*Fish or seafood stock can be found at most specialty food stores, including Whole Foods. You can also make your own by boiling shrimp shells and/or fish bones, carrots, celery, salt, pepper and onions in a large pot filled with water to cover. Simmer until the broth is flavourful; strain and use. You may also substitute chicken stock.
Dry, Stanley. 2013. A Short History of Gumbo. Southern Foodways Alliance. https://www.southernfoodways.org/interview/a-short-history-of-gumbo/, accessed July 6, 2019.
McPhail, Tony. 2015. Commander’s Palace Seafood Gumbo. Western Living Recipe Finder. http://westernliving.ca/recipes/2011/11/01/commanders palace-seafood-gumbo/, accessed July 5, 2019.
One Reply to “Madison Rousseau’s Blog #1–Gumbo”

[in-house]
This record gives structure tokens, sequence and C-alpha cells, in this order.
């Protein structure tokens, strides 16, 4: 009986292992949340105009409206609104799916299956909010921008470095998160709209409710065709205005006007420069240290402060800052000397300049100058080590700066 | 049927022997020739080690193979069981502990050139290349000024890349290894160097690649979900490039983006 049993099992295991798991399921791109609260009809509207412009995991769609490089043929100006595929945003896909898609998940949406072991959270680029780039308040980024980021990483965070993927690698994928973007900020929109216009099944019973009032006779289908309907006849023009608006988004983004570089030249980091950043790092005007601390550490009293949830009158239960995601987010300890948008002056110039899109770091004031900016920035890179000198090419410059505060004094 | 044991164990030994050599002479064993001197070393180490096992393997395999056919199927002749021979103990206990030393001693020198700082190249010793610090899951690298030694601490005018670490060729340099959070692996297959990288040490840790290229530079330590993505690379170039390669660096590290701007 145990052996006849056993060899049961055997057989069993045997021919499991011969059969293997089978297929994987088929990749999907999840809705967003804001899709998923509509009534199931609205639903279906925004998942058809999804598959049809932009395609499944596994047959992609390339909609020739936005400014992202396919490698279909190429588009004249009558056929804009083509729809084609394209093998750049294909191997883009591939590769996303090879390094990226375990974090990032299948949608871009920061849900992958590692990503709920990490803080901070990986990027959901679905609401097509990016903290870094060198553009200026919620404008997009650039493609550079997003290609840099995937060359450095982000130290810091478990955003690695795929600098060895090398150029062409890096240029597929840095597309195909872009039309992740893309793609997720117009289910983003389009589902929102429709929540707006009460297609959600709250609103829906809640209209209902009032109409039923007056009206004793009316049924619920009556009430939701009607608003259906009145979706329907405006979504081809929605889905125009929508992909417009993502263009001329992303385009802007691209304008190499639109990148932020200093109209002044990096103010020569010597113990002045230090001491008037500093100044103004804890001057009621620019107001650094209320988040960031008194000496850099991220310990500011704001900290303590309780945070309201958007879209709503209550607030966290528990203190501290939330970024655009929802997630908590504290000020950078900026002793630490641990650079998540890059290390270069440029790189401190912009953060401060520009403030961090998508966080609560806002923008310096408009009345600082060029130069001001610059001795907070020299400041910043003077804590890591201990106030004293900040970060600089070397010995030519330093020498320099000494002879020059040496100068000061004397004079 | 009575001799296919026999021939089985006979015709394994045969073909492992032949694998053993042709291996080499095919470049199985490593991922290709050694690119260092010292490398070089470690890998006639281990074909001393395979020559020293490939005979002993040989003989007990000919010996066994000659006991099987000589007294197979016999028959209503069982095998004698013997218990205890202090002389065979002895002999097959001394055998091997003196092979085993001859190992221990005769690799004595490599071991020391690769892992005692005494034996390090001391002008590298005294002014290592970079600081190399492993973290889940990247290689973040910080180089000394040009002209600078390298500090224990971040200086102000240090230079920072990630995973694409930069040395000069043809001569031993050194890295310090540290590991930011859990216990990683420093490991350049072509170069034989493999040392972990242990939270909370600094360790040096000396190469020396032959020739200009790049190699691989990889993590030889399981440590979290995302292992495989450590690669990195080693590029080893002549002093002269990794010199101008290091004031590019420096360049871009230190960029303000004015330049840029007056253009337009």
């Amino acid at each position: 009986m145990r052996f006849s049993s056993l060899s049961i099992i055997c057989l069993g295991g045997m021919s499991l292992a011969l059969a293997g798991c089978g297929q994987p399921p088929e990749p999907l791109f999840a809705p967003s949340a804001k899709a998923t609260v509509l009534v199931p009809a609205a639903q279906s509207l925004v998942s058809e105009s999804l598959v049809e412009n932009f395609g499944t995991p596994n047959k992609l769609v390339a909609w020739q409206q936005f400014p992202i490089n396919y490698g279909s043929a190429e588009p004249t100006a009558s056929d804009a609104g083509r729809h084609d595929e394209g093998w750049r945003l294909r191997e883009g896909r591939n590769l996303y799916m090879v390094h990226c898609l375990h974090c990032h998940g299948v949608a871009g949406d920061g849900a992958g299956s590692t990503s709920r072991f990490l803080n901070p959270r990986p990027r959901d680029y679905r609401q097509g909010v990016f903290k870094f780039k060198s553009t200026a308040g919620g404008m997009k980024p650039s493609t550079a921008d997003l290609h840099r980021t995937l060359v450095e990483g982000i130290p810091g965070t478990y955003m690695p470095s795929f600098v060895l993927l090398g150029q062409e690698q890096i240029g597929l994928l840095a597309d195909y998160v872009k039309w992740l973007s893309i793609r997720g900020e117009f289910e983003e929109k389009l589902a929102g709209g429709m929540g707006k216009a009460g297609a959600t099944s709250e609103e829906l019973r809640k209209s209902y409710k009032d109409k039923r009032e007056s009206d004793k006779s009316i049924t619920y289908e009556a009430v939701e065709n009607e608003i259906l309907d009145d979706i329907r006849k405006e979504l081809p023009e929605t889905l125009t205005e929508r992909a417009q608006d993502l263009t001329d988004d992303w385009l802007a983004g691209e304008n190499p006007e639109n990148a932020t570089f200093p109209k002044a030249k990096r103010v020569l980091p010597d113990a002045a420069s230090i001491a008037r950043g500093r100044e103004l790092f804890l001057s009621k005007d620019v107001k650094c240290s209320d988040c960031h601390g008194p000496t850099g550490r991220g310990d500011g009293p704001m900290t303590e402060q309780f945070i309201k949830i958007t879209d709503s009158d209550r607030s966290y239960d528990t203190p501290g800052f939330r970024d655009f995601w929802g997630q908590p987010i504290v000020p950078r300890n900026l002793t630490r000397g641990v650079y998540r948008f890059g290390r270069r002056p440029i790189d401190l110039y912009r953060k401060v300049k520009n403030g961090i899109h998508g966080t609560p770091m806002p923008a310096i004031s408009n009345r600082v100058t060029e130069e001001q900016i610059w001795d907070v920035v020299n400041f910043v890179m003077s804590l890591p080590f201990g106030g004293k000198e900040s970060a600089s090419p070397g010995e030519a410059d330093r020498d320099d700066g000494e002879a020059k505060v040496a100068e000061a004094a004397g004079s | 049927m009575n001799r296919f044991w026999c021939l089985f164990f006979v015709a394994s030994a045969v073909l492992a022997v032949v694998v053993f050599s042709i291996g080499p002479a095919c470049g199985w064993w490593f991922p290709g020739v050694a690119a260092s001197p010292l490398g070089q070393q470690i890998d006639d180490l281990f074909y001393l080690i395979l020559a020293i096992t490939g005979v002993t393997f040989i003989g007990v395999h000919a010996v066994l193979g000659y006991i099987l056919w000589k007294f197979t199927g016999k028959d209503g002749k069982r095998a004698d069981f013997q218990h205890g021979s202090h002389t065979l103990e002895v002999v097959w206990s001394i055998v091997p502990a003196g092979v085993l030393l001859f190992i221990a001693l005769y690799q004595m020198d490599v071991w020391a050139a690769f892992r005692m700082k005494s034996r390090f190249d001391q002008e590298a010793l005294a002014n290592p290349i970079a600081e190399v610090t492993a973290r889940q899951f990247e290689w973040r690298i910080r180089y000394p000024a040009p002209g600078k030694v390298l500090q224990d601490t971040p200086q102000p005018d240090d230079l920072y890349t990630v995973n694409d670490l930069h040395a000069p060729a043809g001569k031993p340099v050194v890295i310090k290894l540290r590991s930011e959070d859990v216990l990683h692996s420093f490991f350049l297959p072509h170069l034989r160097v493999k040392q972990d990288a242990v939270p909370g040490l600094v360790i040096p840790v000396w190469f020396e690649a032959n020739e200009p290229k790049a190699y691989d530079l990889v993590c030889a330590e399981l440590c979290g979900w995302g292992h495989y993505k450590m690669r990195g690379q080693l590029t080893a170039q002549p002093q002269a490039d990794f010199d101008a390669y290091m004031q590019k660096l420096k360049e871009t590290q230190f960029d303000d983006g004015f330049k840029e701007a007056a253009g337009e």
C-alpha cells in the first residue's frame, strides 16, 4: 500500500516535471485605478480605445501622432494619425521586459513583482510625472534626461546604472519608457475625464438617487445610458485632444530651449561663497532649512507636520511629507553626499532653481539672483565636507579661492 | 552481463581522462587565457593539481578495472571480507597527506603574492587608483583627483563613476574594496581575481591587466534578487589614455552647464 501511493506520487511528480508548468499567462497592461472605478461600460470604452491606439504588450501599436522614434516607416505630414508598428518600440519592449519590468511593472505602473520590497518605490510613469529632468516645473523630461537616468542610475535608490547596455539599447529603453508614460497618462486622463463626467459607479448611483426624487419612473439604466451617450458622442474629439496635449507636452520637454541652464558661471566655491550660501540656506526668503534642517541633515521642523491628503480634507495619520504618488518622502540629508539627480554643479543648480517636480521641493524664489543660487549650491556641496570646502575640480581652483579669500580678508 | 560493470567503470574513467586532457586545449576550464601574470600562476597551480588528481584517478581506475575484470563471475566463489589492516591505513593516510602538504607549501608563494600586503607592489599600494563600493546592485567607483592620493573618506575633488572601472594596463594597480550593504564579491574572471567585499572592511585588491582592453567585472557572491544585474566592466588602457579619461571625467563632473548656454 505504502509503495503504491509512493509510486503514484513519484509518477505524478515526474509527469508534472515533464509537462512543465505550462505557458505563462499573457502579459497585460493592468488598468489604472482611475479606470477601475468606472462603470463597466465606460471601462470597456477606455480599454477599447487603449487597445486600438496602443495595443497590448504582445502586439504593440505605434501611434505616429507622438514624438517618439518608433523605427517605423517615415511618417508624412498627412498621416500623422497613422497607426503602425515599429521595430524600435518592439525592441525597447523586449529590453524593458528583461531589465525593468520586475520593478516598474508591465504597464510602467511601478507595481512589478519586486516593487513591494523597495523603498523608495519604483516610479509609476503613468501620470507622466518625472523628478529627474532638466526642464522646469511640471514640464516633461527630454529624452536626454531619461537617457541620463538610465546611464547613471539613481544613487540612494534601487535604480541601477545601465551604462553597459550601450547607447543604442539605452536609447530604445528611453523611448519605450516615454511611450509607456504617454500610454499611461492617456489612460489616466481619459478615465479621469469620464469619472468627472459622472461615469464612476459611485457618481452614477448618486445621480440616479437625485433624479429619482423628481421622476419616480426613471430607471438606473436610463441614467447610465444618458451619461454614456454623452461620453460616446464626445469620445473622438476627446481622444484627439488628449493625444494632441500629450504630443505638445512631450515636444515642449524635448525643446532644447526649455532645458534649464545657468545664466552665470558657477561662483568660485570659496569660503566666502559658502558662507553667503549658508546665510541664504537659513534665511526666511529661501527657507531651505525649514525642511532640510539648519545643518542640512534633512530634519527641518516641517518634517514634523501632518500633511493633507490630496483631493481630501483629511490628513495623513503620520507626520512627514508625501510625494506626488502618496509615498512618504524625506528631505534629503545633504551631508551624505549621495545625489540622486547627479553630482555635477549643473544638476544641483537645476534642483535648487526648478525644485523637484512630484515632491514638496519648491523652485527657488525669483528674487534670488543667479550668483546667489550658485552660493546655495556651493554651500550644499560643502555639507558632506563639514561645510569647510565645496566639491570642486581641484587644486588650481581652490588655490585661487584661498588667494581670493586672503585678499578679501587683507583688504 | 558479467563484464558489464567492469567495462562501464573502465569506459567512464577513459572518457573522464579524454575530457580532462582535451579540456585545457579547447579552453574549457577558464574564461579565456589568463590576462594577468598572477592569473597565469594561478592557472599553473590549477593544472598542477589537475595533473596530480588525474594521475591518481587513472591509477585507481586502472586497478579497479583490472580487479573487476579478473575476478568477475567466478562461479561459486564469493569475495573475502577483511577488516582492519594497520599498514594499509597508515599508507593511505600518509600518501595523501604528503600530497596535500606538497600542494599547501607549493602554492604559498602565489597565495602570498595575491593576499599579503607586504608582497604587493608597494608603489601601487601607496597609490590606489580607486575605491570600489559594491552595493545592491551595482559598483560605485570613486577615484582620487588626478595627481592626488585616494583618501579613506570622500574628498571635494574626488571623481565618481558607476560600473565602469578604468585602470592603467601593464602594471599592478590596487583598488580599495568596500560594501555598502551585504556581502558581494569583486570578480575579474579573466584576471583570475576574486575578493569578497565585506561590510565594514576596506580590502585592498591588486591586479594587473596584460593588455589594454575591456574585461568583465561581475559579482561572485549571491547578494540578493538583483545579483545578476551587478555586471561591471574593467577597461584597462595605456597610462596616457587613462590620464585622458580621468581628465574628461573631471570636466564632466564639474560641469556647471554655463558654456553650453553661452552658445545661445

Hi, Madison, I’m impressed by your opening; good decision about the reference to Crowther’s Eating Culture as you make the argument that eating is your culture. Although I’ve not have gumbo as frequently as you, but I would passionately agree with you that it is quite delicious. It’s delightful to read about the gumbo making culture in your family. I’m happy that you and your sister get to participate in making the dish together with rest of your family. Your understanding of both the dish and its cultural significance is superb, as are your comments on Louisiana. I’m sure gumbo making will continue in your family and be cherished by each new generation. Your research paragraph is equally strong and well-structured. I appreciate it how you interspersed the research results in-between your narrative in the passage.